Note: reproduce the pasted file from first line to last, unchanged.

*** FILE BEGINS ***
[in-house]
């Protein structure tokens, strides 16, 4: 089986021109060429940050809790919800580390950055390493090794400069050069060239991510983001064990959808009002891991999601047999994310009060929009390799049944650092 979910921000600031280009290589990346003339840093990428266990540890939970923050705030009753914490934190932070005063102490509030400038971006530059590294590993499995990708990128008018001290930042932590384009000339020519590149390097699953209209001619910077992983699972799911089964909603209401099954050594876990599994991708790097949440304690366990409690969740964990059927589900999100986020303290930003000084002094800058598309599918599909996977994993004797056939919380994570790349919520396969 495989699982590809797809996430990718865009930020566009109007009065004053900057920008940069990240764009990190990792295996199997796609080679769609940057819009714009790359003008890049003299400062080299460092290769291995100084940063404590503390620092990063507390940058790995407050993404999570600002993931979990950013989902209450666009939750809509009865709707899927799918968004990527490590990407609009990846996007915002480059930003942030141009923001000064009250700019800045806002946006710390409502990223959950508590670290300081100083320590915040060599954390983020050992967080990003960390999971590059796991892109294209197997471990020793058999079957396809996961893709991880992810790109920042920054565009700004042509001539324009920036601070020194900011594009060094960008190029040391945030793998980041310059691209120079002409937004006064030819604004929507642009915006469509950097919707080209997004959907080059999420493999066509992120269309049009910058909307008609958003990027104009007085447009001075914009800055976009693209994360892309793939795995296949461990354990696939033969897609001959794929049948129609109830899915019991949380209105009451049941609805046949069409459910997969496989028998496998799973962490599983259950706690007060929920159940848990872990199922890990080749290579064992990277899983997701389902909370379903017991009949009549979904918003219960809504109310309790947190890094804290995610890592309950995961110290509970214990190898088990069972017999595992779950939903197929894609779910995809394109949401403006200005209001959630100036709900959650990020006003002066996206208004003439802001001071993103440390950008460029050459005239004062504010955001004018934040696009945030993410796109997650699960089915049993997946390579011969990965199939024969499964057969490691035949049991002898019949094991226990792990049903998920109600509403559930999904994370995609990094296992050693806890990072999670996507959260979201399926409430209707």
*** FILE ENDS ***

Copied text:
[in-house]
């Protein structure tokens, strides 16, 4: 089986021109060429940050809790919800580390950055390493090794400069050069060239991510983001064990959808009002891991999601047999994310009060929009390799049944650092 979910921000600031280009290589990346003339840093990428266990540890939970923050705030009753914490934190932070005063102490509030400038971006530059590294590993499995990708990128008018001290930042932590384009000339020519590149390097699953209209001619910077992983699972799911089964909603209401099954050594876990599994991708790097949440304690366990409690969740964990059927589900999100986020303290930003000084002094800058598309599918599909996977994993004797056939919380994570790349919520396969 495989699982590809797809996430990718865009930020566009109007009065004053900057920008940069990240764009990190990792295996199997796609080679769609940057819009714009790359003008890049003299400062080299460092290769291995100084940063404590503390620092990063507390940058790995407050993404999570600002993931979990950013989902209450666009939750809509009865709707899927799918968004990527490590990407609009990846996007915002480059930003942030141009923001000064009250700019800045806002946006710390409502990223959950508590670290300081100083320590915040060599954390983020050992967080990003960390999971590059796991892109294209197997471990020793058999079957396809996961893709991880992810790109920042920054565009700004042509001539324009920036601070020194900011594009060094960008190029040391945030793998980041310059691209120079002409937004006064030819604004929507642009915006469509950097919707080209997004959907080059999420493999066509992120269309049009910058909307008609958003990027104009007085447009001075914009800055976009693209994360892309793939795995296949461990354990696939033969897609001959794929049948129609109830899915019991949380209105009451049941609805046949069409459910997969496989028998496998799973962490599983259950706690007060929920159940848990872990199922890990080749290579064992990277899983997701389902909370379903017991009949009549979904918003219960809504109310309790947190890094804290995610890592309950995961110290509970214990190898088990069972017999595992779950939903197929894609779910995809394109949401403006200005209001959630100036709900959650990020006003002066996206208004003439802001001071993103440390950008460029050459005239004062504010955001004018934040696009945030993410796109997650699960089915049993997946390579011969990965199939024969499964057969490691035949049991002898019949094991226990792990049903998920109600509403559930999904994370995609990094296992050693806890990072999670996507959260979201399926409430209707």